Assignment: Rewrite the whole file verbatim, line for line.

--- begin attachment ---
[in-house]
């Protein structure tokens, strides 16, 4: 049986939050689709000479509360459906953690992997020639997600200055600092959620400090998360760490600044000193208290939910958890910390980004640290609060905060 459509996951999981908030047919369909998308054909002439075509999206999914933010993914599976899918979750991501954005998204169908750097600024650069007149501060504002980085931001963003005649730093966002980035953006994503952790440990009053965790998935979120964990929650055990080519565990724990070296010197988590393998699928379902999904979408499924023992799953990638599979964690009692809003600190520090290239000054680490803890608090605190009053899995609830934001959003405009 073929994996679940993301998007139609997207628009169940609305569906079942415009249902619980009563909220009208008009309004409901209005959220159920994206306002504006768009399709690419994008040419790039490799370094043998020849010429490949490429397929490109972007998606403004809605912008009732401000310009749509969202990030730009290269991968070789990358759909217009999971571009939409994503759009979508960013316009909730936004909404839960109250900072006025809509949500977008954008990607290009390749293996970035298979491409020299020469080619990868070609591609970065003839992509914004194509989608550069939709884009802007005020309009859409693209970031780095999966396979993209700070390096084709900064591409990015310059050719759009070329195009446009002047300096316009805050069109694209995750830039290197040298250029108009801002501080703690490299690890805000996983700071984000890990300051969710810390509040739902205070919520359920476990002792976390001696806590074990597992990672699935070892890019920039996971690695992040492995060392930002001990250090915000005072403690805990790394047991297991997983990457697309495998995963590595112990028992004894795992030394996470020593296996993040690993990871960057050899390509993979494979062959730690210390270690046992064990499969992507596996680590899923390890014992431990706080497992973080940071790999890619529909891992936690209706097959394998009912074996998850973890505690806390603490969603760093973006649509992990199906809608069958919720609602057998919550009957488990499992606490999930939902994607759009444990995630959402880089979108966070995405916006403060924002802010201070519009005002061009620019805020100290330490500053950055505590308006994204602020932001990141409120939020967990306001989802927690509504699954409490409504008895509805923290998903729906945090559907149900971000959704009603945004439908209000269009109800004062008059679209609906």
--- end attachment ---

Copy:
[in-house]
């Protein structure tokens, strides 16, 4: 049986939050689709000479509360459906953690992997020639997600200055600092959620400090998360760490600044000193208290939910958890910390980004640290609060905060 459509996951999981908030047919369909998308054909002439075509999206999914933010993914599976899918979750991501954005998204169908750097600024650069007149501060504002980085931001963003005649730093966002980035953006994503952790440990009053965790998935979120964990929650055990080519565990724990070296010197988590393998699928379902999904979408499924023992799953990638599979964690009692809003600190520090290239000054680490803890608090605190009053899995609830934001959003405009 073929994996679940993301998007139609997207628009169940609305569906079942415009249902619980009563909220009208008009309004409901209005959220159920994206306002504006768009399709690419994008040419790039490799370094043998020849010429490949490429397929490109972007998606403004809605912008009732401000310009749509969202990030730009290269991968070789990358759909217009999971571009939409994503759009979508960013316009909730936004909404839960109250900072006025809509949500977008954008990607290009390749293996970035298979491409020299020469080619990868070609591609970065003839992509914004194509989608550069939709884009802007005020309009859409693209970031780095999966396979993209700070390096084709900064591409990015310059050719759009070329195009446009002047300096316009805050069109694209995750830039290197040298250029108009801002501080703690490299690890805000996983700071984000890990300051969710810390509040739902205070919520359920476990002792976390001696806590074990597992990672699935070892890019920039996971690695992040492995060392930002001990250090915000005072403690805990790394047991297991997983990457697309495998995963590595112990028992004894795992030394996470020593296996993040690993990871960057050899390509993979494979062959730690210390270690046992064990499969992507596996680590899923390890014992431990706080497992973080940071790999890619529909891992936690209706097959394998009912074996998850973890505690806390603490969603760093973006649509992990199906809608069958919720609602057998919550009957488990499992606490999930939902994607759009444990995630959402880089979108966070995405916006403060924002802010201070519009005002061009620019805020100290330490500053950055505590308006994204602020932001990141409120939020967990306001989802927690509504699954409490409504008895509805923290998903729906945090559907149900971000959704009603945004439908209000269009109800004062008059679209609906």